It is also difficult to bequeath physical assets, especially real estate. Dhawan cites an example of a Mumbai-based client, whose parents used to live in Delhi. This client also has a sibling who lives abroad. After his parents passed away around five years ago—his father hadn’t even made a Will—the siblings haven’t yet been able to dispose of the house in Delhi. Dhawan said neither of them have the time to get down to it. “That asset—the house—isn’t even generating any income. It is lying vacant and unused," he said.

What should you do?

Take stock of your expenses. Suresh Sadagopan, founder, Ladder7 Financial Advisories said it is advisable to avoid unnecessary expenses. From a client whose father-in-law and mother-in-law, based in Delhi, spend 1 lakh a month to a relative of another one of his clients who spends nearly 40,000 a month on provisions, the expenses sound extravagant to Sadagopan in retired life. Multiple phones should be avoided and retired people don’t really need a car, he added, “especially since today you can travel by Uber or Ola in luxury cars".

Take stock of your assets. Liquidate your physical assets and financialize them.

Agra-based Pradeep Ulrick, 63 and his wife Meena Ulrick, 58, were at crossroads till about recently. Pradeep was a teacher at St. Paul’s Church College and about to retire after having taught there for the last 30 years. He was due to get just about 35 lakh as his gratuity and Provident Fund.

Pradeep Ulrick and Meena Ulrick sold their house and moved to a smaller one for a comfortable retired life.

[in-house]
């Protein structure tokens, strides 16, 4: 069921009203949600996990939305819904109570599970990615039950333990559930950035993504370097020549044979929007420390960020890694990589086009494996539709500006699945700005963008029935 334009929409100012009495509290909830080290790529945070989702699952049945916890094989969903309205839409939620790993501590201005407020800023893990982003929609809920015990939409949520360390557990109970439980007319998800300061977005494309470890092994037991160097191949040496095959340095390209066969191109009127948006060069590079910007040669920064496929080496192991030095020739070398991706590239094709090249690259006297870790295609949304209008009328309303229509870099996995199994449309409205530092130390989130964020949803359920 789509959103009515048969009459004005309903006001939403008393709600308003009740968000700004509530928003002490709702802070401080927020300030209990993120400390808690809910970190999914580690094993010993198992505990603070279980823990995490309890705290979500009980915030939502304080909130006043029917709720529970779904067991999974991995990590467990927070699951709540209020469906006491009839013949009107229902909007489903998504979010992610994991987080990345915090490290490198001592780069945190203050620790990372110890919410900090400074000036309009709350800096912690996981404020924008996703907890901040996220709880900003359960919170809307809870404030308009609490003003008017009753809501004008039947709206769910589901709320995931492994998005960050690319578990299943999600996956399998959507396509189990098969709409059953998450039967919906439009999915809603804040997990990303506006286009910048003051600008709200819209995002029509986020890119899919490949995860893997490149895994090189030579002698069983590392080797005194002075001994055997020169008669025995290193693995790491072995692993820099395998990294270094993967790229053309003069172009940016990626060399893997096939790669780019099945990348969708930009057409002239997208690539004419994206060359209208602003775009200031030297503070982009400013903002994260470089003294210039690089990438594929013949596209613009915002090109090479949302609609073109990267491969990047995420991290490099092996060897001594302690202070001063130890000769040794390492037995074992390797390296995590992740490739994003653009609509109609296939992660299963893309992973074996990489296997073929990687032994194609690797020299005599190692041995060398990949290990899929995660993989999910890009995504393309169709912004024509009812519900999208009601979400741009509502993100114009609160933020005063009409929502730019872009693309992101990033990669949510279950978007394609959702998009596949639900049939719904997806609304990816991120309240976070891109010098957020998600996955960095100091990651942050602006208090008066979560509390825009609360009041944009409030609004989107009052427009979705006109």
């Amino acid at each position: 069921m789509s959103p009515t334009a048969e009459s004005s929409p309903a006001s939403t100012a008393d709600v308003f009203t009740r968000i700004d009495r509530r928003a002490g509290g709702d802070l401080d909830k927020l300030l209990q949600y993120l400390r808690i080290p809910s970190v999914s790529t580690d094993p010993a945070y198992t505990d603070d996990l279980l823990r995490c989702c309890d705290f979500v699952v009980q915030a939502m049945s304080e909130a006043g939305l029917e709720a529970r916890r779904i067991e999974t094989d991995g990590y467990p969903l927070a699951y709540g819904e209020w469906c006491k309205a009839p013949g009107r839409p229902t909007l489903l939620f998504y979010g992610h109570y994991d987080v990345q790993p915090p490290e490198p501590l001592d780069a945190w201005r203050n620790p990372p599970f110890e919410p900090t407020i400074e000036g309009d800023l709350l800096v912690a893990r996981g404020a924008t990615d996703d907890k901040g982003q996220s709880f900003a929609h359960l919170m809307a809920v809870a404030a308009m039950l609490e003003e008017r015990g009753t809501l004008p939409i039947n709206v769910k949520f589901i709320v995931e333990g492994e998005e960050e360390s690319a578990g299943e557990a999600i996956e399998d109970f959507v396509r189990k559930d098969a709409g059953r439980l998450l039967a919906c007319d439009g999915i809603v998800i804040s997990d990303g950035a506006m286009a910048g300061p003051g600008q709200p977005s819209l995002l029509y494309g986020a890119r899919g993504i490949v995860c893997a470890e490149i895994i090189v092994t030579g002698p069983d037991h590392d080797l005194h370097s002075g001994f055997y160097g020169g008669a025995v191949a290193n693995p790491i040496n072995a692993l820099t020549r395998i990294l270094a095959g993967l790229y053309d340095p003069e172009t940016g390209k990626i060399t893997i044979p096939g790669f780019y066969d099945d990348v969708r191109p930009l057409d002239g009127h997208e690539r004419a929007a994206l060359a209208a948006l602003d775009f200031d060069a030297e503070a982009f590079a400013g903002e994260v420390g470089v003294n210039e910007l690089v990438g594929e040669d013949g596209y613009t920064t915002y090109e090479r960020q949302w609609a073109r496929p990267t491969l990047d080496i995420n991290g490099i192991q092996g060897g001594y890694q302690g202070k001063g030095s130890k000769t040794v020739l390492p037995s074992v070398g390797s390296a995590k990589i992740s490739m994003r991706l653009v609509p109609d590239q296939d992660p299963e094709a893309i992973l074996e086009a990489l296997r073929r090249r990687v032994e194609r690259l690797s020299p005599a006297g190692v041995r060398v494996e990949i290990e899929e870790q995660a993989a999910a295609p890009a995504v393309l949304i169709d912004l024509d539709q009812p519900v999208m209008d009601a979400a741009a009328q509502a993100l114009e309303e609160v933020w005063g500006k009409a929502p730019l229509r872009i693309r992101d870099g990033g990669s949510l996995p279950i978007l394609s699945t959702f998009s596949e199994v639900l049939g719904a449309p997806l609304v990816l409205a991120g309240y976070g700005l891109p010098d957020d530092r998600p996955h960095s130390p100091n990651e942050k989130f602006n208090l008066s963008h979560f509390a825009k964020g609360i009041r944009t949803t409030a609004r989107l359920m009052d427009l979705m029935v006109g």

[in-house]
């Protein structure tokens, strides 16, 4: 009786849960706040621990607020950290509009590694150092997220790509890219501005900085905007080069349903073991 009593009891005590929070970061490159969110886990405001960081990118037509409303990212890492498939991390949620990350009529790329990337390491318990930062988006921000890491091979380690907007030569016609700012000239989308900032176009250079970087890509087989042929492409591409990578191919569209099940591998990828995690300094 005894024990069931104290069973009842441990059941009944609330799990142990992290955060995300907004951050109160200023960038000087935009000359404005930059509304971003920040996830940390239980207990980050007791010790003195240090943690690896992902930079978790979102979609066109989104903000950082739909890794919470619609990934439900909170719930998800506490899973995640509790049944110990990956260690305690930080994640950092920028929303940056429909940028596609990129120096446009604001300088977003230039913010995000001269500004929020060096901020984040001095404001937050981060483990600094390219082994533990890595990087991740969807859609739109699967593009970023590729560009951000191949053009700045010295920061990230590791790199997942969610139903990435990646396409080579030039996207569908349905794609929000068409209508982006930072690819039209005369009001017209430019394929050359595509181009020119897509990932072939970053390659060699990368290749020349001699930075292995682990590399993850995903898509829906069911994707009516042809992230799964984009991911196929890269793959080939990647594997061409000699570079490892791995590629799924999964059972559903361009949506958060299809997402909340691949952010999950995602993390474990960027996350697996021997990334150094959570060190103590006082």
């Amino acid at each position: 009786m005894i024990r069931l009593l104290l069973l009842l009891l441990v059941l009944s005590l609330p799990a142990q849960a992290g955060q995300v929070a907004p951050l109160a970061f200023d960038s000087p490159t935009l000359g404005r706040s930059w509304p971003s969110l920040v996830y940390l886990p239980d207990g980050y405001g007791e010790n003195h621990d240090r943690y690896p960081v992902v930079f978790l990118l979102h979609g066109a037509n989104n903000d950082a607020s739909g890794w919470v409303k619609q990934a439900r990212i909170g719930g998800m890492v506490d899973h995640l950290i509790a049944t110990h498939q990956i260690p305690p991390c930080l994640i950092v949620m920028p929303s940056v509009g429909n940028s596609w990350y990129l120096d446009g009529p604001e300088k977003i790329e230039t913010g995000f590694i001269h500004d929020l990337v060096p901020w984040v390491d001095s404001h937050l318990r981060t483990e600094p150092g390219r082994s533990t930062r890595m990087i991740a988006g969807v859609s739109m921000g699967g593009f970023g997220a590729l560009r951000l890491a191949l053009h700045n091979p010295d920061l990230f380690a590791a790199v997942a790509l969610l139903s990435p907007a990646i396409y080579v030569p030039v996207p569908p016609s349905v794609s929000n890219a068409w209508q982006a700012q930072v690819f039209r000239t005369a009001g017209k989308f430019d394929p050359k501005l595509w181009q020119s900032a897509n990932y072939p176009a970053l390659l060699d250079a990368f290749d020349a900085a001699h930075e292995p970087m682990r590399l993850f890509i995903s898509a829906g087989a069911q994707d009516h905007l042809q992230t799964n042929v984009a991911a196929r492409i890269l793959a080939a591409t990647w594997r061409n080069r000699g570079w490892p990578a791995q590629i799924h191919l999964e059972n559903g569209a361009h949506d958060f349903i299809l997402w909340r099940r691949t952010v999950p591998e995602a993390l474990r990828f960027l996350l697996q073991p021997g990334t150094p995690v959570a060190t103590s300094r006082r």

Pradeep Ulrick and Meena Ulrick sold their house and moved to a smaller one for a comfortable retired life.

Meena suggested selling the house in which they were staying at the time and moving to a smaller house and preferably away from the city centre to get a good bargain. When they finally sold their spacious house in Khandari, a posh locality in Agra, and moved to the outskirts, a kilometre from Akbar’s tomb near the Delhi-Agra highway, they managed to pocket a handsome amount. “Many times we dismiss women in decision-making, but they are excellent administrators and shrewd money managers. I credit my wife completely, for this suggestion that helped us turn our fortunes around," said Ulrick.

Matthew realised she didn’t need a big house after her children left to be on their own. “It’s easier to maintain a flat, and it’s safer," said Matthew. For Matthew, the widower’s pension money provides a small cushion and liquidating her investments caters to the remaining shortfall. But it’s not as if all her investments are parked in income generating instruments; a small portion is parked in equity funds too to inflation-proof her portfolio.

Do not forget to make a Will. You may not want to be dependant on your children, but it’s important to ensure that your money goes into the right hands.